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Satellite Events


Download the Book of Abstracts of the ICCE 2013 Satellite Events.


Four Satellite events are planned on June 25th, 2013: starting in the late morning/early afternoon.


Convener: Dr. Ethel Eljarrat, IDAEA-CSIC, Spain; Dr. Eva Brorström-Lundén, IVL Swedish Environment Research Institute, Sweden.

This Workshop will focus on Alternative Flame Retardants (FRs), including halogenated and organophosphate FRs, representing 30% and 20% by volume of the global FR production, respectively. Among the different Alternative FRs in use, several of them are high production volume chemicals. However, there is a general lack of information about their environmental fate and exposure. Such knowledge is important in determining which Alternative FRs may pose an unacceptable risk to health and the environment. The main objective of this Workshop is to compiles the existing knowledge regarding the environmental impact of Alternative Flame Retardants. For this purpose, available data on analytical methodologies, environmental occurrence, bioavailability and bioaccumulation processes, human exposure and toxicity, will be presented.

Convener: Dr. Carlos Ayora, IDAEA-CSIC, Spain.

Day after day regulations force the mining companies to ensure that mining areas are returned to conditions close to their original state. Large amounts of wastes produced from mine extraction and ore processing increase the potential for chemicals to contaminate ground and surface water. Thus, careful measurements of water and soil are carried out in well-regulated mines to exclude any type of water pollution. Furthermore, minimizing the amount of wastes and the concentration of ores in the wastes should be both an economic and environmental goal. This goal can be better achieved through the use of non-toxic extraction processes such as bioleaching. Finally, if the sites are nonetheless polluted and no mining is anymore active, mitigation techniques such as passive remediation systems should be implemented.

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Organized in collaboration with the American Chemical Society.

Co-conveners: Dr. Jennifer Field, Oregon State University, USA; Dr. Félix Hernández, Instituto Universitario de Plaguicidas y Aguas, Universitat Jaume I, Spain.

Quantitative measurements of illicit drug specific biomarkers in urban wastewater can be used to estimate the consumption of illicit drugs. The level of drug residues present in the sewage reflects the amount of a particular drug that has been consumed by the population served by the sewer network under investigation. This approach is referred as “sewage epidemiology”, a promising tool that is currently in an early stage of development and requires further optimization and standardization to produce reliable estimates of illicit drug use that can be harmonized with those produced from epidemiological surveys. Analysis of wastewaters provides evidence-based and real-time estimates of illicit drug consumption, and can be used for  monitoring patterns and trends of illicit drug use in large communities.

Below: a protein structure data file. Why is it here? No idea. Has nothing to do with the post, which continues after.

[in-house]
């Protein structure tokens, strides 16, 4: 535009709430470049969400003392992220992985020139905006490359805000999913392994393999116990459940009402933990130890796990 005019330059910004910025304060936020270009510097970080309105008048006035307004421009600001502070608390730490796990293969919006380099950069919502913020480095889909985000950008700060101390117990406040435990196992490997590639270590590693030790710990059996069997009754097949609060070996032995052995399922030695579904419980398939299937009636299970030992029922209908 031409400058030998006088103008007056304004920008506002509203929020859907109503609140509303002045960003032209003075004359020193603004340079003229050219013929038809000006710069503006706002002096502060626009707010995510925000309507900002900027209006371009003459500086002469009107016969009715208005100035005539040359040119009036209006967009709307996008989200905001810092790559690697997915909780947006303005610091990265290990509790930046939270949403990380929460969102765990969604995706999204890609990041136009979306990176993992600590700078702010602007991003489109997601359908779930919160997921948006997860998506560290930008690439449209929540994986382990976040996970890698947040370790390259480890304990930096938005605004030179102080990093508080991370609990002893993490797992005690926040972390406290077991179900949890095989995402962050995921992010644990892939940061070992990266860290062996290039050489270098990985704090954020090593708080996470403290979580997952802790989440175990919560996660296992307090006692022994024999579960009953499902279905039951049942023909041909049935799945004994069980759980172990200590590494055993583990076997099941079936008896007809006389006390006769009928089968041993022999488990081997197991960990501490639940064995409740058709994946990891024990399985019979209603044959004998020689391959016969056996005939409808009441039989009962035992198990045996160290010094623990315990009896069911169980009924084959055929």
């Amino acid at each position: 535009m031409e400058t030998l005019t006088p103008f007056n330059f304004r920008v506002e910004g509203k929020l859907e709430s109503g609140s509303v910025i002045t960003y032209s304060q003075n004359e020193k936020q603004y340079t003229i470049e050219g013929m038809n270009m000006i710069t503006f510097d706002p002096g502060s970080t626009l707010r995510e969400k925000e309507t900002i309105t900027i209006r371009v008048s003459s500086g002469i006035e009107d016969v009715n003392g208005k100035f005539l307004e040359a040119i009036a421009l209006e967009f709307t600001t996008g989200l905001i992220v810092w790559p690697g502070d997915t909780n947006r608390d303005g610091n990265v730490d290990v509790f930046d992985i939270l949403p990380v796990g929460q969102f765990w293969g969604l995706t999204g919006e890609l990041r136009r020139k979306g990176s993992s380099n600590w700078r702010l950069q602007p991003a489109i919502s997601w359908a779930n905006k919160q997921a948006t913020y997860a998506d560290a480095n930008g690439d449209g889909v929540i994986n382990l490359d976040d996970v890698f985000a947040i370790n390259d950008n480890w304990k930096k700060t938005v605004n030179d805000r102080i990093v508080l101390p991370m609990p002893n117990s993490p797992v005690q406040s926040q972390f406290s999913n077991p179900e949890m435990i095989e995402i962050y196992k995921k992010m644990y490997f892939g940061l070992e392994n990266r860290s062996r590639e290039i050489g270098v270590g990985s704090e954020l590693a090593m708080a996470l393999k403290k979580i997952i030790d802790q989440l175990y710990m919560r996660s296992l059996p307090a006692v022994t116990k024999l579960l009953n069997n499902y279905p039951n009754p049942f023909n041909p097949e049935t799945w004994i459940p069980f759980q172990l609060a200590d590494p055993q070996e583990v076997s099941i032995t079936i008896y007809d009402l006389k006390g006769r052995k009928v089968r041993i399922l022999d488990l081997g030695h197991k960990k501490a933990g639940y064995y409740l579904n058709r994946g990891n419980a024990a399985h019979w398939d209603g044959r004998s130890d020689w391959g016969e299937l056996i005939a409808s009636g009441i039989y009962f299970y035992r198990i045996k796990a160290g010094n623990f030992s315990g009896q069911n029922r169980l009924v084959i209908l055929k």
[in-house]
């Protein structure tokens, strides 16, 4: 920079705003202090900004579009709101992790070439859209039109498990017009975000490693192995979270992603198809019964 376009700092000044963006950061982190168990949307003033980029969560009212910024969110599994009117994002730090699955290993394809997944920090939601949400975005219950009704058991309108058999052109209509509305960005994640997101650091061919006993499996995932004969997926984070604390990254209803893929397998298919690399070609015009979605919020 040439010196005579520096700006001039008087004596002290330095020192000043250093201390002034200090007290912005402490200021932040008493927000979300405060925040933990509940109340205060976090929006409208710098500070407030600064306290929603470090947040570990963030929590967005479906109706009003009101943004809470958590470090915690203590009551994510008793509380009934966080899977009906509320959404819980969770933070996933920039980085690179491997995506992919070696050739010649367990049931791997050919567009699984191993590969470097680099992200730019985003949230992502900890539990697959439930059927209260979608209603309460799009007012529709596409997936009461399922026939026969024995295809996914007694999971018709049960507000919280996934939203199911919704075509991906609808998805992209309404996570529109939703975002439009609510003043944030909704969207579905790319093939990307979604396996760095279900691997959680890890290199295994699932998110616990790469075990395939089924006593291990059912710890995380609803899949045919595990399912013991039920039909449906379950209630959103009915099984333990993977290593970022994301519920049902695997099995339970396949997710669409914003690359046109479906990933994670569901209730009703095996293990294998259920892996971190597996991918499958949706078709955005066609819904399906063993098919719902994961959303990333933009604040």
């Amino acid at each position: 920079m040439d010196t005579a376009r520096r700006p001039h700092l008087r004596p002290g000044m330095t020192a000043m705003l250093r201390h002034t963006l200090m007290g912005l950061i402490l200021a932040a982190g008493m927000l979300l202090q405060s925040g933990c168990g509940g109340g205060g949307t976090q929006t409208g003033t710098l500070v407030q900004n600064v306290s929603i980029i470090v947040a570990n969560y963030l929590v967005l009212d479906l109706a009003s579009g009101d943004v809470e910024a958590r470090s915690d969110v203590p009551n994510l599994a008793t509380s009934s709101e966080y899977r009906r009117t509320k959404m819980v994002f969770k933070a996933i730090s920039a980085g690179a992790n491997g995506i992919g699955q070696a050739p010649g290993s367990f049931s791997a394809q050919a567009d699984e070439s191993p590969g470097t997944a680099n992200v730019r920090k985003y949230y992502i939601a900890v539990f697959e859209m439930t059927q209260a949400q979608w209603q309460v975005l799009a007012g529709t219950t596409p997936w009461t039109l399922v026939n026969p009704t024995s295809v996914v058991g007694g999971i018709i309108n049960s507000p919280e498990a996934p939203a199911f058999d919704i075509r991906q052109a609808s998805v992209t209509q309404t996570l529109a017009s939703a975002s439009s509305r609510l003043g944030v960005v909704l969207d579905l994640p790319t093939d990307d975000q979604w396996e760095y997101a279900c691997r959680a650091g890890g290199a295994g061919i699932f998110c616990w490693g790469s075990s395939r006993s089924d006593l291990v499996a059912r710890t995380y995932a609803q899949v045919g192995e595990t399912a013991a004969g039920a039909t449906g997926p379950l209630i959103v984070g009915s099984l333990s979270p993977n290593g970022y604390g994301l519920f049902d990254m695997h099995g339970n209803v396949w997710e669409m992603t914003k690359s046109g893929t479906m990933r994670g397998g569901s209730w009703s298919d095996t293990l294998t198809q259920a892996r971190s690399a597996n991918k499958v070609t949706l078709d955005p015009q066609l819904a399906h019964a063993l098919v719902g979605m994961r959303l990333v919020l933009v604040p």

This approach requires the development of advanced analytical methodologies to detect these compounds in a complex matrix, such as urban wastewater. To this aim, hyphenation of liquid chromatography and mass spectrometry is the most powerful tool at present. LC-MS/MS is the work horse in this field, but high resolution MS also offers interesting features for investigation of illicit drugs, mainly for investigation of metabolites and novel substances in this type of complex-matrix samples.

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Organized in collaboration with the American Chemical Society and CYANOCOST Action ES 1105.

Co-conveners: Dr. Dionysios Dionysiou, University of Cincinnati, USA; Dr. Triantafyllos Kaloudis, Athens Water Supply and Sewerage Company - EYDAP SA, Greece; Dr. Antonio Quesada, Universidad Autónoma de Madrid, Spain.

Cyanobacteria are well known aquatic organisms that may produce secondary metabolites called generically cyanotoxins. These compounds are of very different chemical nature and present diverse severe effects on humans and other organisms exposed to them. Nowadays, national legislations, regulations and guidelines consider cyanobacteria and cyanotoxins as serious health risks associated to both drinking and recreational waters.

With this workshop we aim to open the field of cyanobacteria and cyanotoxins to the scientific community implicated on Chemistry and the Environment. Many relevant challenges on cyanotoxins research are appearing last years implicating multi- and transdisciplinary research and industry. In this symposium we will discuss the latest information available on 4 different topics: i) Ecology; ii) Health; iii) Detection and iv) Treatment.

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